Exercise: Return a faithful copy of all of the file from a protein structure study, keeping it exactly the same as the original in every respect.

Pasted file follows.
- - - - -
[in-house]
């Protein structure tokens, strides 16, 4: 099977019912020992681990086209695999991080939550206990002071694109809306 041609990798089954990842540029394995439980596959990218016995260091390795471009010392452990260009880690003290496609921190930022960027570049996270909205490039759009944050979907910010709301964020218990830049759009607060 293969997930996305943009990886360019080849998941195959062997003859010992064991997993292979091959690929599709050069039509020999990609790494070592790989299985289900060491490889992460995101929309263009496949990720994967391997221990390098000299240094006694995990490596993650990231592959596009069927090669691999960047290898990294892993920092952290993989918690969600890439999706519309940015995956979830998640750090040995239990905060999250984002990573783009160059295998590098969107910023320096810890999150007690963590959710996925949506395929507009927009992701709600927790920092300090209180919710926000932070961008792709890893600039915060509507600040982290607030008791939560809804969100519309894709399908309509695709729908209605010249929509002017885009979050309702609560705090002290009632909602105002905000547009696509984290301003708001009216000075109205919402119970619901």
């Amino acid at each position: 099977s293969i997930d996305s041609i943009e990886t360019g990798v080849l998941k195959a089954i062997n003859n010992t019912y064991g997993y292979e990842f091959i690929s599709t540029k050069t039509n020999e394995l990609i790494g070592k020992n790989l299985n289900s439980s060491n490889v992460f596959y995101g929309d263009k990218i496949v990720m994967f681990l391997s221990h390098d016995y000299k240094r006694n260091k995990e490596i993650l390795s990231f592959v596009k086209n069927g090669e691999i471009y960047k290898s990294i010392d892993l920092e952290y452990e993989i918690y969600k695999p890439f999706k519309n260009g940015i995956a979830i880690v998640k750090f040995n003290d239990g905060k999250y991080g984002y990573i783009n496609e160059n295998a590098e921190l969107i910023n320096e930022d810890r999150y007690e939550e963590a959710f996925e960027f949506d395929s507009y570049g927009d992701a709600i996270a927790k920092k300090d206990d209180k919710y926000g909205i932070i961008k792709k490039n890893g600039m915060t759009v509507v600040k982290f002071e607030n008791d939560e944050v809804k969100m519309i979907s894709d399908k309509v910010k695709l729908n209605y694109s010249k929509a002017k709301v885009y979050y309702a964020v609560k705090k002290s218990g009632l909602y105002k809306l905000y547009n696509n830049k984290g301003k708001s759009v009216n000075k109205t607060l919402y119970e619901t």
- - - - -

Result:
[in-house]
């Protein structure tokens, strides 16, 4: 099977019912020992681990086209695999991080939550206990002071694109809306 041609990798089954990842540029394995439980596959990218016995260091390795471009010392452990260009880690003290496609921190930022960027570049996270909205490039759009944050979907910010709301964020218990830049759009607060 293969997930996305943009990886360019080849998941195959062997003859010992064991997993292979091959690929599709050069039509020999990609790494070592790989299985289900060491490889992460995101929309263009496949990720994967391997221990390098000299240094006694995990490596993650990231592959596009069927090669691999960047290898990294892993920092952290993989918690969600890439999706519309940015995956979830998640750090040995239990905060999250984002990573783009160059295998590098969107910023320096810890999150007690963590959710996925949506395929507009927009992701709600927790920092300090209180919710926000932070961008792709890893600039915060509507600040982290607030008791939560809804969100519309894709399908309509695709729908209605010249929509002017885009979050309702609560705090002290009632909602105002905000547009696509984290301003708001009216000075109205919402119970619901």
């Amino acid at each position: 099977s293969i997930d996305s041609i943009e990886t360019g990798v080849l998941k195959a089954i062997n003859n010992t019912y064991g997993y292979e990842f091959i690929s599709t540029k050069t039509n020999e394995l990609i790494g070592k020992n790989l299985n289900s439980s060491n490889v992460f596959y995101g929309d263009k990218i496949v990720m994967f681990l391997s221990h390098d016995y000299k240094r006694n260091k995990e490596i993650l390795s990231f592959v596009k086209n069927g090669e691999i471009y960047k290898s990294i010392d892993l920092e952290y452990e993989i918690y969600k695999p890439f999706k519309n260009g940015i995956a979830i880690v998640k750090f040995n003290d239990g905060k999250y991080g984002y990573i783009n496609e160059n295998a590098e921190l969107i910023n320096e930022d810890r999150y007690e939550e963590a959710f996925e960027f949506d395929s507009y570049g927009d992701a709600i996270a927790k920092k300090d206990d209180k919710y926000g909205i932070i961008k792709k490039n890893g600039m915060t759009v509507v600040k982290f002071e607030n008791d939560e944050v809804k969100m519309i979907s894709d399908k309509v910010k695709l729908n209605y694109s010249k929509a002017k709301v885009y979050y309702a964020v609560k705090k002290s218990g009632l909602y105002k809306l905000y547009n696509n830049k984290g301003k708001s759009v009216n000075k109205t607060l919402y119970e619901t």